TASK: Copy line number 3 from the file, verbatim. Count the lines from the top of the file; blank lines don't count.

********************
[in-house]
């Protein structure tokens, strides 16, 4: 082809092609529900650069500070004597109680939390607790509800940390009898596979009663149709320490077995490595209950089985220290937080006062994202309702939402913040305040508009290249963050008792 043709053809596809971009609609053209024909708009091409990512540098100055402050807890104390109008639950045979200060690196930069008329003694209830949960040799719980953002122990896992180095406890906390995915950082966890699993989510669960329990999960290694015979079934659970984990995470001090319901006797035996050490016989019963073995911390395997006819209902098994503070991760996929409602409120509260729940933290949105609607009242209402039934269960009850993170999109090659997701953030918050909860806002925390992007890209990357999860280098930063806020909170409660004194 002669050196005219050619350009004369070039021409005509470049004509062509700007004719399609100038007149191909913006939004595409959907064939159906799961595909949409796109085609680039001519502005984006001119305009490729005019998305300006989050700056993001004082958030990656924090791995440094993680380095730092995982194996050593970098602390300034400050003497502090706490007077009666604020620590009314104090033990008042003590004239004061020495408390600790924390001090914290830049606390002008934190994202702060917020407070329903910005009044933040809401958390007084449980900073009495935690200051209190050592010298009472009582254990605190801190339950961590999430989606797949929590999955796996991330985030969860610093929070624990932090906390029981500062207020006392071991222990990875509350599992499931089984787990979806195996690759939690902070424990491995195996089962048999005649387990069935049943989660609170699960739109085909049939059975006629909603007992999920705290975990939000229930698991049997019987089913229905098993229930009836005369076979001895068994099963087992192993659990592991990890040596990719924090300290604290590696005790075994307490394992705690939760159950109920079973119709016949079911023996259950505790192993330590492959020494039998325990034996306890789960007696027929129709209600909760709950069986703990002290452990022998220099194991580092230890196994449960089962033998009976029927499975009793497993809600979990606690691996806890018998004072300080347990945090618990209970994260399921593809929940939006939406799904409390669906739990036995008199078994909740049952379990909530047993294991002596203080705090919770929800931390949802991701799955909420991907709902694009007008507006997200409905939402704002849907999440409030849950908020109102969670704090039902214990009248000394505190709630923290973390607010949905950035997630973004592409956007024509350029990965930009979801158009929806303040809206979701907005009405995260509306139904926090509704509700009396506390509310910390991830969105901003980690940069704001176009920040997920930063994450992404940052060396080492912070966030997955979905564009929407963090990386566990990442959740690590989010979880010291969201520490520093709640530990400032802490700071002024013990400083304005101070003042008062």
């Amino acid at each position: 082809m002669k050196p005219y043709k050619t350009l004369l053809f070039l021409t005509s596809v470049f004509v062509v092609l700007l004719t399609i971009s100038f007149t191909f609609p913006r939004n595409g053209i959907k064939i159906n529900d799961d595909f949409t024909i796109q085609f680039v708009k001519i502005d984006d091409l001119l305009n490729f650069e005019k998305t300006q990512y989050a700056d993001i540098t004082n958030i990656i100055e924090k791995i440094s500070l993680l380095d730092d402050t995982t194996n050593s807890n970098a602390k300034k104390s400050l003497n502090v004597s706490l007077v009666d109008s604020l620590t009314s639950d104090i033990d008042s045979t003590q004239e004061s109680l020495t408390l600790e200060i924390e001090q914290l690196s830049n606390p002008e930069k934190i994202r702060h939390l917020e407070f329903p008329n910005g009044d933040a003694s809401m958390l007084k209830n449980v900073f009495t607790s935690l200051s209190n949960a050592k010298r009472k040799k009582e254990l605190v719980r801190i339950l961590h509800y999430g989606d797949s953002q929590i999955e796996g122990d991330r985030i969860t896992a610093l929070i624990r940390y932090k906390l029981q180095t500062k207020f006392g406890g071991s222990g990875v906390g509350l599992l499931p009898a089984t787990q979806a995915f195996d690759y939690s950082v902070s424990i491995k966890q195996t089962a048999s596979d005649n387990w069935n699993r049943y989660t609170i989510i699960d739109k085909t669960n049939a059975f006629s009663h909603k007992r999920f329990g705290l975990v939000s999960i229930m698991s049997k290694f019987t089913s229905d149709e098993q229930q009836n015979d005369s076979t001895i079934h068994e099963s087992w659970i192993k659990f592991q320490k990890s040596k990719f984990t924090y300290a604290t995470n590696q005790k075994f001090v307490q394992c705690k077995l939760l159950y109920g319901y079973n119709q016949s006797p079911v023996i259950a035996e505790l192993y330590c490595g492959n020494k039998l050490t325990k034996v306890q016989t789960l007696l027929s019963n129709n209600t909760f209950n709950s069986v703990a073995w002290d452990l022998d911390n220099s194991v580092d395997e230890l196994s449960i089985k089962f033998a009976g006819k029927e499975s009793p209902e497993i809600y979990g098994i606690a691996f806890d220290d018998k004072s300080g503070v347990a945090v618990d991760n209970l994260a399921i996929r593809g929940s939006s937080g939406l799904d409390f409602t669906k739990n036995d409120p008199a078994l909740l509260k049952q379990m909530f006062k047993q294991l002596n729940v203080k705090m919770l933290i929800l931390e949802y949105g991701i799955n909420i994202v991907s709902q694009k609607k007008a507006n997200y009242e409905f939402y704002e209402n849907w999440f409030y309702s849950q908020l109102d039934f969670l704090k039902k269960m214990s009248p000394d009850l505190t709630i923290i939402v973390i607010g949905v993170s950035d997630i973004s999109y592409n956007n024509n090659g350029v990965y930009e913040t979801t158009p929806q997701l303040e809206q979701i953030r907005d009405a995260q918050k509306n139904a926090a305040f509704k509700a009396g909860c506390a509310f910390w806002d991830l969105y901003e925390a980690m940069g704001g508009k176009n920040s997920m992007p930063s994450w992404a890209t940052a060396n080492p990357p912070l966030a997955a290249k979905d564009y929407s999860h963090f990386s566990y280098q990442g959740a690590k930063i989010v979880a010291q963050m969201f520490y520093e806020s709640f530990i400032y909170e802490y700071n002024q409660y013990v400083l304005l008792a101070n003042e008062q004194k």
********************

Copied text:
């Amino acid at each position: 082809m002669k050196p005219y043709k050619t350009l004369l053809f070039l021409t005509s596809v470049f004509v062509v092609l700007l004719t399609i971009s100038f007149t191909f609609p913006r939004n595409g053209i959907k064939i159906n529900d799961d595909f949409t024909i796109q085609f680039v708009k001519i502005d984006d091409l001119l305009n490729f650069e005019k998305t300006q990512y989050a700056d993001i540098t004082n958030i990656i100055e924090k791995i440094s500070l993680l380095d730092d402050t995982t194996n050593s807890n970098a602390k300034k104390s400050l003497n502090v004597s706490l007077v009666d109008s604020l620590t009314s639950d104090i033990d008042s045979t003590q004239e004061s109680l020495t408390l600790e200060i924390e001090q914290l690196s830049n606390p002008e930069k934190i994202r702060h939390l917020e407070f329903p008329n910005g009044d933040a003694s809401m958390l007084k209830n449980v900073f009495t607790s935690l200051s209190n949960a050592k010298r009472k040799k009582e254990l605190v719980r801190i339950l961590h509800y999430g989606d797949s953002q929590i999955e796996g122990d991330r985030i969860t896992a610093l929070i624990r940390y932090k906390l029981q180095t500062k207020f006392g406890g071991s222990g990875v906390g509350l599992l499931p009898a089984t787990q979806a995915f195996d690759y939690s950082v902070s424990i491995k966890q195996t089962a048999s596979d005649n387990w069935n699993r049943y989660t609170i989510i699960d739109k085909t669960n049939a059975f006629s009663h909603k007992r999920f329990g705290l975990v939000s999960i229930m698991s049997k290694f019987t089913s229905d149709e098993q229930q009836n015979d005369s076979t001895i079934h068994e099963s087992w659970i192993k659990f592991q320490k990890s040596k990719f984990t924090y300290a604290t995470n590696q005790k075994f001090v307490q394992c705690k077995l939760l159950y109920g319901y079973n119709q016949s006797p079911v023996i259950a035996e505790l192993y330590c490595g492959n020494k039998l050490t325990k034996v306890q016989t789960l007696l027929s019963n129709n209600t909760f209950n709950s069986v703990a073995w002290d452990l022998d911390n220099s194991v580092d395997e230890l196994s449960i089985k089962f033998a009976g006819k029927e499975s009793p209902e497993i809600y979990g098994i606690a691996f806890d220290d018998k004072s300080g503070v347990a945090v618990d991760n209970l994260a399921i996929r593809g929940s939006s937080g939406l799904d409390f409602t669906k739990n036995d409120p008199a078994l909740l509260k049952q379990m909530f006062k047993q294991l002596n729940v203080k705090m919770l933290i929800l931390e949802y949105g991701i799955n909420i994202v991907s709902q694009k609607k007008a507006n997200y009242e409905f939402y704002e209402n849907w999440f409030y309702s849950q908020l109102d039934f969670l704090k039902k269960m214990s009248p000394d009850l505190t709630i923290i939402v973390i607010g949905v993170s950035d997630i973004s999109y592409n956007n024509n090659g350029v990965y930009e913040t979801t158009p929806q997701l303040e809206q979701i953030r907005d009405a995260q918050k509306n139904a926090a305040f509704k509700a009396g909860c506390a509310f910390w806002d991830l969105y901003e925390a980690m940069g704001g508009k176009n920040s997920m992007p930063s994450w992404a890209t940052a060396n080492p990357p912070l966030a997955a290249k979905d564009y929407s999860h963090f990386s566990y280098q990442g959740a690590k930063i989010v979880a010291q963050m969201f520490y520093e806020s709640f530990i400032y909170e802490y700071n002024q409660y013990v400083l304005l008792a101070n003042e008062q004194k």